This paper is supported by the National Natural Science Foundation of China (no. 61402016, no. 61502094), Ministry of Education Humanities and Social Sciences Foundation (no. 14YJCZH200), Beijing Natural Science Foundation (no. 4154067), Research Plan of Beijing (no. KM201610009008), Youth Talent project of Beijing (no. 2016000026833ZK09), and NCUT Foundation of (no. XN018001).

Availability of data and materials

The data will be shared on Fengquan zhang personal website soon.

Authors’ contributions

The work presented in this paper was carried out in collaboration between all authors. FZ and ZW carried out the main part of this manuscript. JC and JZ is a supervisor of this research. FT has assisted in the experimental part of the work. All authors read and approved the final manuscript.

Authors’ information

Zhaowei Wang, female, School of Mechanical Engineering, University of Science and Technology Beijing. Her main research interests are computer vision, pattern recognition, affective computing, and interdisciplinary research across computer science and art design. Jingyan Qin, female, Professor, PhD. degree, School of Mechanical Engineering, University of Science and Technology Beijing. Her main research interests are interaction design, information design, and information visualization on big data.

Fengquan Zhang is currently an Associate Professor at the North China University of Technology. He received the Ph.D. degree in computer science from the State Key Laboratory of Virtual Reality Technology and Systems, Beihang University. His research interests concern on physical-based simulation, image processing, computer animation, rendering, and interactive game. Moreover, recent projects mainly comprise the interaction animation and game using OptiTrack, Kinect, Leap motion, and Web/Depth camera.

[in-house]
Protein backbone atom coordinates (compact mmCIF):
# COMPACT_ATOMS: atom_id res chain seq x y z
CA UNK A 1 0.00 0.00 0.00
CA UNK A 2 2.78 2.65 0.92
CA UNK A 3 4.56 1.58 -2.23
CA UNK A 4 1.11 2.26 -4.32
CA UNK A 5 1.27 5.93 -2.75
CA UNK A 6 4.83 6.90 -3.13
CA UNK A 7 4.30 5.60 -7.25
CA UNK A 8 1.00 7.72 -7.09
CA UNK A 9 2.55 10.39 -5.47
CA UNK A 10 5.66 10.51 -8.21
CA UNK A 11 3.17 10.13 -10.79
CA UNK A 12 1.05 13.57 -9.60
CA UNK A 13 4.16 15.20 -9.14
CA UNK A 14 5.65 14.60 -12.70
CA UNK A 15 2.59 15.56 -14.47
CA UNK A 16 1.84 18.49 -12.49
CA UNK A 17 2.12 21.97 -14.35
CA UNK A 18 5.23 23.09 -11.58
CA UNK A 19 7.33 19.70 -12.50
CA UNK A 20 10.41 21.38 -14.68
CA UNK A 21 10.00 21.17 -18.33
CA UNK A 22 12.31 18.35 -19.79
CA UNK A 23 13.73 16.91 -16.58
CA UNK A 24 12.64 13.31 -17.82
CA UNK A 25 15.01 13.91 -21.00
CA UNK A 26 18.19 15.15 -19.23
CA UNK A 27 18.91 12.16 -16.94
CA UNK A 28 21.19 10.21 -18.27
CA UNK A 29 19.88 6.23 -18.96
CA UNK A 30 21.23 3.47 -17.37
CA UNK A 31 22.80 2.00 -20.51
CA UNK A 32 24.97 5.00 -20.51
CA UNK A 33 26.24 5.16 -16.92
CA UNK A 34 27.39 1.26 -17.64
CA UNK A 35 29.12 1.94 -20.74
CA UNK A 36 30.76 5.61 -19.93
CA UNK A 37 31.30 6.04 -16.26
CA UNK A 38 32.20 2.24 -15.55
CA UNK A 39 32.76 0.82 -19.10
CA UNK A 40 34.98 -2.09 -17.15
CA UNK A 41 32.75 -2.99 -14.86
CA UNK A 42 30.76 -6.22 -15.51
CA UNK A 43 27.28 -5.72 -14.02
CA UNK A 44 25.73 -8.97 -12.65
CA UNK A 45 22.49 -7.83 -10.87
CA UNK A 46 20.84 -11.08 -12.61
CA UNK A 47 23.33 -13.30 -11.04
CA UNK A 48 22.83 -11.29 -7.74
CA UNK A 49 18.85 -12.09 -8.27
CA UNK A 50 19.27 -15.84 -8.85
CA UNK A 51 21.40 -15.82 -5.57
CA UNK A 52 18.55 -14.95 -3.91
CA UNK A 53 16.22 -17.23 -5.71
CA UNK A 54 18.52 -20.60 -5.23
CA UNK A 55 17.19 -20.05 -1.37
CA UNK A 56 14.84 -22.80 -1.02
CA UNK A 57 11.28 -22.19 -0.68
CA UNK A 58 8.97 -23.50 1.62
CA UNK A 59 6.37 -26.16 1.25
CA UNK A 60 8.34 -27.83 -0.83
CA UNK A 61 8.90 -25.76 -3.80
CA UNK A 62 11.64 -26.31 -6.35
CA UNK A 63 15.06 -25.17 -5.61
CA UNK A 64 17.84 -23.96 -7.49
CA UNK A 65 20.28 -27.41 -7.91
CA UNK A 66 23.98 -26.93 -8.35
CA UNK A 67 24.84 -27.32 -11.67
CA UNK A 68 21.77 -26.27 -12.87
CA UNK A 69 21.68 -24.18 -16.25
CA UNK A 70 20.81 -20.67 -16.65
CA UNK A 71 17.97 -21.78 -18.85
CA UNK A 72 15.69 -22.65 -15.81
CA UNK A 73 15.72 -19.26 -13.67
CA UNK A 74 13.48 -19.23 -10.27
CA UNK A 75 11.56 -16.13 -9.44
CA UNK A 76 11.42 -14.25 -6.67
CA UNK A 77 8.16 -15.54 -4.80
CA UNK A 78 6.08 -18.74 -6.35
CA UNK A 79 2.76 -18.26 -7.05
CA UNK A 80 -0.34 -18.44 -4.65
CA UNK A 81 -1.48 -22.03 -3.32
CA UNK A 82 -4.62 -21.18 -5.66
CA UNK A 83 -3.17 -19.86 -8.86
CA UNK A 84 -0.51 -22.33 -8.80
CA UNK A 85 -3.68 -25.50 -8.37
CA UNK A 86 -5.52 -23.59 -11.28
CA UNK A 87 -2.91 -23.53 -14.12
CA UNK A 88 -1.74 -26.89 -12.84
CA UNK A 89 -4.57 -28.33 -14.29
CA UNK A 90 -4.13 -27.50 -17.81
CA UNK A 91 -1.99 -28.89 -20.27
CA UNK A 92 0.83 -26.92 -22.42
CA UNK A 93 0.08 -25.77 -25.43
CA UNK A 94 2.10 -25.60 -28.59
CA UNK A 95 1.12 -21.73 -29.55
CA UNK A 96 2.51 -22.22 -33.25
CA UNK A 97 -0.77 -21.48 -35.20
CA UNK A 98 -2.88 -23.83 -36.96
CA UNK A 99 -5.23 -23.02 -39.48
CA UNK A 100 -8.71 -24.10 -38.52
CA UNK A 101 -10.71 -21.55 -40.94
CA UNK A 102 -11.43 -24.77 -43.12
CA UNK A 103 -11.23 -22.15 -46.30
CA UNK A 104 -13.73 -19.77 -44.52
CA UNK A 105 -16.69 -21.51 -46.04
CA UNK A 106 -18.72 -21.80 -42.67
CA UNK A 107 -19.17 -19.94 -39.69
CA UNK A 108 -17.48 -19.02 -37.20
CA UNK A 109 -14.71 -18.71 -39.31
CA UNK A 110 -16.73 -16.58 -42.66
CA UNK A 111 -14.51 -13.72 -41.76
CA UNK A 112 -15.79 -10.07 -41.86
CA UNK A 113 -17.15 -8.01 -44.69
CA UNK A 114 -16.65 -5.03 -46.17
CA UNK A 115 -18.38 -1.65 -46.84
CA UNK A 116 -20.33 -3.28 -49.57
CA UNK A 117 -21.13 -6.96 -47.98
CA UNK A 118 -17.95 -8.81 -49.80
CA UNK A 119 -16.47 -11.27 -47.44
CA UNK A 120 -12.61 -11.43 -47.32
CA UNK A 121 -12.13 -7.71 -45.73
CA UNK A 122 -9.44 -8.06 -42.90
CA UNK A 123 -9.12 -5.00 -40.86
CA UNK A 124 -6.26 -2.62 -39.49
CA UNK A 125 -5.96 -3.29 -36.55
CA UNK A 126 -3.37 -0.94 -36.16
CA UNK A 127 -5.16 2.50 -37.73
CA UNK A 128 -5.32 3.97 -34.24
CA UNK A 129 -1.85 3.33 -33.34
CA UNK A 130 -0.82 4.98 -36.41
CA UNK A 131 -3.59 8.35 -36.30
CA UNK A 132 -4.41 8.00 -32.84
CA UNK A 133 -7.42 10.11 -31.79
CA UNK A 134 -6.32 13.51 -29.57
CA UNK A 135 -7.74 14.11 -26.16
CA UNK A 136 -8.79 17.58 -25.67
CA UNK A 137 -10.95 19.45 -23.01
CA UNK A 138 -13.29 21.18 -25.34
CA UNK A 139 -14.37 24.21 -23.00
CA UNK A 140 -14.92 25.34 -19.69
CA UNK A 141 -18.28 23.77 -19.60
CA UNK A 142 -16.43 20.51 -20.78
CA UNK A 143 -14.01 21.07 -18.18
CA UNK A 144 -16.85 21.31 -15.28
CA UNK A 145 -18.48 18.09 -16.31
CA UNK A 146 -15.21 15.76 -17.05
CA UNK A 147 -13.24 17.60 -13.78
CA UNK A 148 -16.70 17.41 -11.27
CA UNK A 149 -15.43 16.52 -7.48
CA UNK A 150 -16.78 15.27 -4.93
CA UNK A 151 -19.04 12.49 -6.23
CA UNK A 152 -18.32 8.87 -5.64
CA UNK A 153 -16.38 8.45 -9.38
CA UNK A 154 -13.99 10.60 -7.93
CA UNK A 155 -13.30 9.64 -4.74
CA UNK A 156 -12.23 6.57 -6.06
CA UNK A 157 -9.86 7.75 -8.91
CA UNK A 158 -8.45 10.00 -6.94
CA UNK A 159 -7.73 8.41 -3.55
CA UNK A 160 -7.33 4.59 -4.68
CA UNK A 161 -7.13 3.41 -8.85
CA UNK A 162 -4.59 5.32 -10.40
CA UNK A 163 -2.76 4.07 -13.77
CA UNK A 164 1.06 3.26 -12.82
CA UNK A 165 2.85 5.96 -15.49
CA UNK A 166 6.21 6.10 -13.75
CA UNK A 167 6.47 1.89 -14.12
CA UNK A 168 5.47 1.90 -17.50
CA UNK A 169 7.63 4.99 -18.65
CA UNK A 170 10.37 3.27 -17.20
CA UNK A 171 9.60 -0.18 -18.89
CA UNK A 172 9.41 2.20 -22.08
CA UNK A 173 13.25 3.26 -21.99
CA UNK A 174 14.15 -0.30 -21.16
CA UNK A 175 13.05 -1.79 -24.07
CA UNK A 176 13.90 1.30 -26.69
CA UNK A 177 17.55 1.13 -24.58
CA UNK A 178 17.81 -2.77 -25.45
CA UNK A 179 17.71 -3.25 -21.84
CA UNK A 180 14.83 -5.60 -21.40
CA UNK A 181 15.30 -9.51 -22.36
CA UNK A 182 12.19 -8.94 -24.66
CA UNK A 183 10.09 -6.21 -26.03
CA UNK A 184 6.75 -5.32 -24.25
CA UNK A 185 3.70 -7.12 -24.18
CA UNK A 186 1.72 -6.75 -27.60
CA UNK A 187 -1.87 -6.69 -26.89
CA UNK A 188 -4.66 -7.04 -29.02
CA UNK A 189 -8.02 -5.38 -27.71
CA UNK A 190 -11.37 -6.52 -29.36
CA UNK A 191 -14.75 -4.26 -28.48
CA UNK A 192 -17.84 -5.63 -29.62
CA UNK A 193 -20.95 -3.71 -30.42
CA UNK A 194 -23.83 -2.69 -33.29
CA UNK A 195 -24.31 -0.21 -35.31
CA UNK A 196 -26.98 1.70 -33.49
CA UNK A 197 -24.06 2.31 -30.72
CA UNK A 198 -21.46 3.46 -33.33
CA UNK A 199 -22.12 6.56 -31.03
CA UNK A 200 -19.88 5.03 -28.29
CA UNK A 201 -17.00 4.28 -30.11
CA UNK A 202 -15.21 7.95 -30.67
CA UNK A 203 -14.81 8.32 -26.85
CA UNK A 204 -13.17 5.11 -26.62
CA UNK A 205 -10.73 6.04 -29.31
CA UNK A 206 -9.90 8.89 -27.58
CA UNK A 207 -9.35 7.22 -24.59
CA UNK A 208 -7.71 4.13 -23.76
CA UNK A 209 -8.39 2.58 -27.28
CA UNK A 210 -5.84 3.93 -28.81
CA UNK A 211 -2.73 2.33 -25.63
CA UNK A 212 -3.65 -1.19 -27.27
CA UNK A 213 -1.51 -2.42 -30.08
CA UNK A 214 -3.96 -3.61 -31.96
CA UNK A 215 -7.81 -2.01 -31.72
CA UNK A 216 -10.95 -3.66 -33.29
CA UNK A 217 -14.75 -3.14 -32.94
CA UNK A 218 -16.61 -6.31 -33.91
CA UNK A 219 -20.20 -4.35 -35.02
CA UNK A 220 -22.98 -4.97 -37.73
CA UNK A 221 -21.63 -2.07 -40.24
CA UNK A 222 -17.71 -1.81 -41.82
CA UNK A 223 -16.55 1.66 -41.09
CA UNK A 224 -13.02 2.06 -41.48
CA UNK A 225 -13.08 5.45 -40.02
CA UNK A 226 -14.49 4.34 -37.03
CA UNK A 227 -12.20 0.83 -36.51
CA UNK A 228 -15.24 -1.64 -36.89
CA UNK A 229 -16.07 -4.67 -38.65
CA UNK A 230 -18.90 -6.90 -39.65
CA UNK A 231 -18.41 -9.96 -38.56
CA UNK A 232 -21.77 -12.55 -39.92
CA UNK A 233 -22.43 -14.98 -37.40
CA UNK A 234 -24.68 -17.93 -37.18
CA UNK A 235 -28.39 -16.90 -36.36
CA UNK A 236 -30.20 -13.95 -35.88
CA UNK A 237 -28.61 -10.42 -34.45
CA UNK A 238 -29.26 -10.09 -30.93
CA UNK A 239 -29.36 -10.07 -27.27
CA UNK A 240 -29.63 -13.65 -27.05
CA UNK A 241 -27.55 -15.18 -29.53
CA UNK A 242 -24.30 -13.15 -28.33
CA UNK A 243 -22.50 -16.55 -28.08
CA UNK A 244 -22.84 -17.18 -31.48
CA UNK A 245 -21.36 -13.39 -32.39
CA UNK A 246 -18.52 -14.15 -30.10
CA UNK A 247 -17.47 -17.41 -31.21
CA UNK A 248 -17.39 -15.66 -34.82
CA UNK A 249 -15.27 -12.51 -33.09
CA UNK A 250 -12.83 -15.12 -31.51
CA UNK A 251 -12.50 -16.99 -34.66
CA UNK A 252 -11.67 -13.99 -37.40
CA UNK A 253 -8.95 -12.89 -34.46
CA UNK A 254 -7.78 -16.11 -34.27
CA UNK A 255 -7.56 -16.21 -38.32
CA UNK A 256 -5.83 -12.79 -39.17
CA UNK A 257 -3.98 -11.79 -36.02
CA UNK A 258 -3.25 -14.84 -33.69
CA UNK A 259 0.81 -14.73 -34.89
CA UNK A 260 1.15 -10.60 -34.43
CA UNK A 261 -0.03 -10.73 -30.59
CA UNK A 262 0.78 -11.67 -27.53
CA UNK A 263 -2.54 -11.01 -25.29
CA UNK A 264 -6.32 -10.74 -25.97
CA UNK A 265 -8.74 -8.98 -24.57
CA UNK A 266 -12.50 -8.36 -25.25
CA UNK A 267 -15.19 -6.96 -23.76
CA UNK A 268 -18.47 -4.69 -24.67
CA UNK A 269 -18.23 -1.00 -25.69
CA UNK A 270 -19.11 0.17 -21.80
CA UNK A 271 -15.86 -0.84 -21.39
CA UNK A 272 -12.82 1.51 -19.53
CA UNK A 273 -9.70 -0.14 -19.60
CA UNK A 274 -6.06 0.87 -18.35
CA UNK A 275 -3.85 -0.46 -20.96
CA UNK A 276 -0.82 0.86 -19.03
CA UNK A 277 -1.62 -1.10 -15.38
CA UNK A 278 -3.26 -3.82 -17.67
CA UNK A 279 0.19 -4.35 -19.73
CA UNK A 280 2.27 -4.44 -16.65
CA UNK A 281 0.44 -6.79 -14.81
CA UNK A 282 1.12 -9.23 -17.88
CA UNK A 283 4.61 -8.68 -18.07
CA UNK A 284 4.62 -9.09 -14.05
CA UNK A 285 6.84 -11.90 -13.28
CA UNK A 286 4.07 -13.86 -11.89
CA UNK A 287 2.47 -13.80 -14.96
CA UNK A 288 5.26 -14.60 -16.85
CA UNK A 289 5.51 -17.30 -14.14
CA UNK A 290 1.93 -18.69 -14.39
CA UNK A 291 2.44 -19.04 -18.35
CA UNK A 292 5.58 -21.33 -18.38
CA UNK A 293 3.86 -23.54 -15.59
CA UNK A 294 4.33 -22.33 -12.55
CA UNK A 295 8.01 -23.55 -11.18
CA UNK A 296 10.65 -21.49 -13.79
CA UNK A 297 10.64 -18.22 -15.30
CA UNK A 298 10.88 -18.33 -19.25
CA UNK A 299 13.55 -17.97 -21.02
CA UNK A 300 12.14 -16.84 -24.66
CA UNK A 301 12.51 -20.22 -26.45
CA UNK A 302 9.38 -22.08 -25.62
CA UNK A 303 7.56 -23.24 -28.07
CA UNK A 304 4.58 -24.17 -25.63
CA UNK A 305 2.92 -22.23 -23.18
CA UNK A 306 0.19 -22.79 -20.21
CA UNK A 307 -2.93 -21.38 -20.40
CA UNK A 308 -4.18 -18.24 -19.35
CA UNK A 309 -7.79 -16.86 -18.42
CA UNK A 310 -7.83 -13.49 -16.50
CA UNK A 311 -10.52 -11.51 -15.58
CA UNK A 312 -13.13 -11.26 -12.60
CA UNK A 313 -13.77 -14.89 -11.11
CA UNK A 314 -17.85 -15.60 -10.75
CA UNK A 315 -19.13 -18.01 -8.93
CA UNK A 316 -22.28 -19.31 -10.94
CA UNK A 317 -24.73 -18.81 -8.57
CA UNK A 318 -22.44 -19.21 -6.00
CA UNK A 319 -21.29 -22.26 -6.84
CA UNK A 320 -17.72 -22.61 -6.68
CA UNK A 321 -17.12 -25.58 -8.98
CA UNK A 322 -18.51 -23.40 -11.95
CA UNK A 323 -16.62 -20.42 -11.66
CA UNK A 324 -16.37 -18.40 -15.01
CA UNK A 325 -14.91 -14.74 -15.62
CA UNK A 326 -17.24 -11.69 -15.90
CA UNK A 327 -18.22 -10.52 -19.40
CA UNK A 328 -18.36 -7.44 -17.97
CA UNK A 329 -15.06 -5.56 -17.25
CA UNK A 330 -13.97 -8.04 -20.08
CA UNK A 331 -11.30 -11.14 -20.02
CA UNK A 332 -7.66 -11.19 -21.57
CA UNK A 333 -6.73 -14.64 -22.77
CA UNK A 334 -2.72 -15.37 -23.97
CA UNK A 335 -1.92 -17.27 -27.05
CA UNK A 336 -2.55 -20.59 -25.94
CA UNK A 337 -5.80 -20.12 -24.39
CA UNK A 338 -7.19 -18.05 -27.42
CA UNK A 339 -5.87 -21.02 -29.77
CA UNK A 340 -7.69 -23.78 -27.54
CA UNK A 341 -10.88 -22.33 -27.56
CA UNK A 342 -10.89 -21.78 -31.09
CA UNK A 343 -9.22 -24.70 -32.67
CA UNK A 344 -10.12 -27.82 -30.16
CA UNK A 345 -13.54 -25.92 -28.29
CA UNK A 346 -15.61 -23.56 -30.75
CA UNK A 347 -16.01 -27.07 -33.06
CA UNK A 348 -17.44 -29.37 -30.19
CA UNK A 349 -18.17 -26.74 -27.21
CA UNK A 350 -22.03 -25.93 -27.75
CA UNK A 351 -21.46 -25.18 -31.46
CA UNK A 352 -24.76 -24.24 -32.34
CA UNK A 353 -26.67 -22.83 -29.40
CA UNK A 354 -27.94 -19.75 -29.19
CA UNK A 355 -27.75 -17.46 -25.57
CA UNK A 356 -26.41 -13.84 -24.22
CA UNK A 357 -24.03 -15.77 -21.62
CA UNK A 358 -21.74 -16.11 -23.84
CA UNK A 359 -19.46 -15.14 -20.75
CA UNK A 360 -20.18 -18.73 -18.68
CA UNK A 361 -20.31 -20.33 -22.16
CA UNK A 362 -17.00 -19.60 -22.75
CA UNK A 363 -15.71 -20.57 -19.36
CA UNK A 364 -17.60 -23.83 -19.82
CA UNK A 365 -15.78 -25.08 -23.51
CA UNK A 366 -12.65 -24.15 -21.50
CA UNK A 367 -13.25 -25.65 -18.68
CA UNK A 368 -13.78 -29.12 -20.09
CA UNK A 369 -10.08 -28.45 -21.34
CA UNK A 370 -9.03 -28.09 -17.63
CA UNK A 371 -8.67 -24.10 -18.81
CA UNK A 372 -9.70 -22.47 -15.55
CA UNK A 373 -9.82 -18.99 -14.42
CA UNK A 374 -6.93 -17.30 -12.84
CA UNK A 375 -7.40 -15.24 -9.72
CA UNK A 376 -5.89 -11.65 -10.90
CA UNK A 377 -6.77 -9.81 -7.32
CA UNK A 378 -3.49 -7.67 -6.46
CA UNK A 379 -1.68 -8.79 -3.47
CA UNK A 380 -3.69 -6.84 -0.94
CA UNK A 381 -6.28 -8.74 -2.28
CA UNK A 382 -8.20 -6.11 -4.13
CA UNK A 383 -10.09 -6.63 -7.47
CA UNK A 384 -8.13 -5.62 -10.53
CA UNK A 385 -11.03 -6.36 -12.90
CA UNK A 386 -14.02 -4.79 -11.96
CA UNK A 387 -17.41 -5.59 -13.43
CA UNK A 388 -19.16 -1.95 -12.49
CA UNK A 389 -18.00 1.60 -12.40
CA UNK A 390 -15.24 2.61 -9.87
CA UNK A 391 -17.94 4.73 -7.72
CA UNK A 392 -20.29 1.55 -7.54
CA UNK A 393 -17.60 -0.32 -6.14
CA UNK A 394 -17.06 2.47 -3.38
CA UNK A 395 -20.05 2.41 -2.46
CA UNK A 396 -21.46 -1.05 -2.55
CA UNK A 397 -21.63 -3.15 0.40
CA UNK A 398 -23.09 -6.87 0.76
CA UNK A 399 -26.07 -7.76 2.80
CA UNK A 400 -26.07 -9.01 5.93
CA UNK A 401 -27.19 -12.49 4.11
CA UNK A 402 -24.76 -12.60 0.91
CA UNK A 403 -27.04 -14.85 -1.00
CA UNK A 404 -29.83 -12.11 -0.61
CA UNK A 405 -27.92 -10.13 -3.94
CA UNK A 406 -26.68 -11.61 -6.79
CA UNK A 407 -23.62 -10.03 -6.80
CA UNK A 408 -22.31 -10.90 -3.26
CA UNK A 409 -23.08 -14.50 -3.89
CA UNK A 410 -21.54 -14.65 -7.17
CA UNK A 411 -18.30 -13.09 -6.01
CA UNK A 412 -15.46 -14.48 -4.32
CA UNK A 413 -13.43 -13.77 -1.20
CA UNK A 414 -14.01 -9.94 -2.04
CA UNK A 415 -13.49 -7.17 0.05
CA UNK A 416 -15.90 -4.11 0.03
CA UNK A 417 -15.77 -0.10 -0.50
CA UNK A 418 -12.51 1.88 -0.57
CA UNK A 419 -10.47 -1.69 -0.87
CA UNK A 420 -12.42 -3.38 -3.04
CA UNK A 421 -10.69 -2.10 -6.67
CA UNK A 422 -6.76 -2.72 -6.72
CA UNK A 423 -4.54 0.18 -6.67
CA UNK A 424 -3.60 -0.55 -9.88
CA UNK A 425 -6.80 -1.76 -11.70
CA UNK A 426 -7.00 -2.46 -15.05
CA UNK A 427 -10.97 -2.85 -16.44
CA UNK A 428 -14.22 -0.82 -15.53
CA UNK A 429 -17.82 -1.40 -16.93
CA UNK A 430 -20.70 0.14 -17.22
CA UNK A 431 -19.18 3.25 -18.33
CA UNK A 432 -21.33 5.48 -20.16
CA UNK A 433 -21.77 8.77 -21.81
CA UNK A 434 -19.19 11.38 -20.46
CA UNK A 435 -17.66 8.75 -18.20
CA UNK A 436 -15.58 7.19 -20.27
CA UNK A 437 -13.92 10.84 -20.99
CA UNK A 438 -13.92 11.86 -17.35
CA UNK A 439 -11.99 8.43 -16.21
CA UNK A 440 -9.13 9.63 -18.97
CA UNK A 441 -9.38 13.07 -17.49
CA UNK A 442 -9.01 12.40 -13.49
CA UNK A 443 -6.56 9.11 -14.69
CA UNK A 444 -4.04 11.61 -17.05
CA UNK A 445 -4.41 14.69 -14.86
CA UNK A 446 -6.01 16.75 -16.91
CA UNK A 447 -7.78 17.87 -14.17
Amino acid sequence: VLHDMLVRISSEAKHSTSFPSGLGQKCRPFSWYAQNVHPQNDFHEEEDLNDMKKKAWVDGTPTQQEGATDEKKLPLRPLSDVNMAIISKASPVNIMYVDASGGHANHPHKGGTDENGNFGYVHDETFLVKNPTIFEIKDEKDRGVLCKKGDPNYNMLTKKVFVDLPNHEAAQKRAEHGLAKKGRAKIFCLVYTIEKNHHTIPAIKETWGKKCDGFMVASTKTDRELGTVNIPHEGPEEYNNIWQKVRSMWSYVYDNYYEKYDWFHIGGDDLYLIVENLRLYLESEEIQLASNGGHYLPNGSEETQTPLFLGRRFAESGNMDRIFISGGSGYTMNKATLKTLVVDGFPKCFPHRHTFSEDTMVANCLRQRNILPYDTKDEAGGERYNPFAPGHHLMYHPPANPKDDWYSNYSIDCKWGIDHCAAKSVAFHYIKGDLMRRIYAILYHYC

Zhaowei Wang is currently a master’s student at the North China University of Technology, China. His research interests include image processing, pattern recognition, computer graphic, and visualization.

Jian Chang is an associate professor at the National Centre for Computer Animation, Bournemouth University. He received his PhD degree in computer graphics in 2007 at the National Centre for Computer Animation, Bournemouth University. His research focuses on a number of topics relating to geometric modeling, algorithmic art, character rigging and skinning, motion synthesis, deformation, and physically based animation. He also has strong interest in applications in medical visualization and simulation.

Jian Zhang is currently a professor of computer graphics at the National Centre for Computer Animation, Bournemouth University, UK, and leads the Computer Animation Research Centre. He is also a cofounder of the UK’s Centre for Digital Entertainment, funded by the Engineering and Physical Sciences Research Council. His research focuses on a number of topics relating to 3D virtual human modeling, animation, and simulation, including geometric modeling, rigging and skinning, motion synthesis, deformation, and physics-based simulation.

Feng Tian received the Ph.D. degree in computer science from the State Key Laboratory of Virtual Reality Technology and Systems, Beihang University. He is currently an Associate Professor at the Northeast Petroleum University. His research interests concern on pattern recognition, image processing, computer vision, and artificial intelligence.

Competing interests

The authors declare that they have no competing interests.

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Authors’ Affiliations

Beijing Key Laboratory on Integration and Analysis of Large-scale Stream Data, North China University of Technology
National Centre for Computer Animation, Bournemouth University
School of Computer and Information Technology, Northeast Petroleum University